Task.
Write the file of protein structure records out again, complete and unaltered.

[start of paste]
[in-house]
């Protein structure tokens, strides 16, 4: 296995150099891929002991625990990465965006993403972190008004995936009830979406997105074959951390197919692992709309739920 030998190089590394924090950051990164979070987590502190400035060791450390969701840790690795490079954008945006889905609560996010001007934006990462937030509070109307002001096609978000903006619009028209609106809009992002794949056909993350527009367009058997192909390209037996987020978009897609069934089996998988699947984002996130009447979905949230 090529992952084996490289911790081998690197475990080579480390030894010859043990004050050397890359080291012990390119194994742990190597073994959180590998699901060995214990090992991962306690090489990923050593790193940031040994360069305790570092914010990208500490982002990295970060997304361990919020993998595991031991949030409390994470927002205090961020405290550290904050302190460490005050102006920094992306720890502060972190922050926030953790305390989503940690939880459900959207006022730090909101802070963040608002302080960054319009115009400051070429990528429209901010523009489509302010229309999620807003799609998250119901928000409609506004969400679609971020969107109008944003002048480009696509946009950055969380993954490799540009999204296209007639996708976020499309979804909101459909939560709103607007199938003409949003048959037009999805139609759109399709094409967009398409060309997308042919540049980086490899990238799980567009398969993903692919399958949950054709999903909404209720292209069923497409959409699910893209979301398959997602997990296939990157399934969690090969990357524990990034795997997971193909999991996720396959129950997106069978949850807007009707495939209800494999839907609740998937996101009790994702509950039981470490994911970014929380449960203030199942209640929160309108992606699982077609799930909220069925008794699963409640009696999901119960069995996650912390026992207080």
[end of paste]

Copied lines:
[in-house]
């Protein structure tokens, strides 16, 4: 296995150099891929002991625990990465965006993403972190008004995936009830979406997105074959951390197919692992709309739920 030998190089590394924090950051990164979070987590502190400035060791450390969701840790690795490079954008945006889905609560996010001007934006990462937030509070109307002001096609978000903006619009028209609106809009992002794949056909993350527009367009058997192909390209037996987020978009897609069934089996998988699947984002996130009447979905949230 090529992952084996490289911790081998690197475990080579480390030894010859043990004050050397890359080291012990390119194994742990190597073994959180590998699901060995214990090992991962306690090489990923050593790193940031040994360069305790570092914010990208500490982002990295970060997304361990919020993998595991031991949030409390994470927002205090961020405290550290904050302190460490005050102006920094992306720890502060972190922050926030953790305390989503940690939880459900959207006022730090909101802070963040608002302080960054319009115009400051070429990528429209901010523009489509302010229309999620807003799609998250119901928000409609506004969400679609971020969107109008944003002048480009696509946009950055969380993954490799540009999204296209007639996708976020499309979804909101459909939560709103607007199938003409949003048959037009999805139609759109399709094409967009398409060309997308042919540049980086490899990238799980567009398969993903692919399958949950054709999903909404209720292209069923497409959409699910893209979301398959997602997990296939990157399934969690090969990357524990990034795997997971193909999991996720396959129950997106069978949850807007009707495939209800494999839907609740998937996101009790994702509950039981470490994911970014929380449960203030199942209640929160309108992606699982077609799930909220069925008794699963409640009696999901119960069995996650912390026992207080």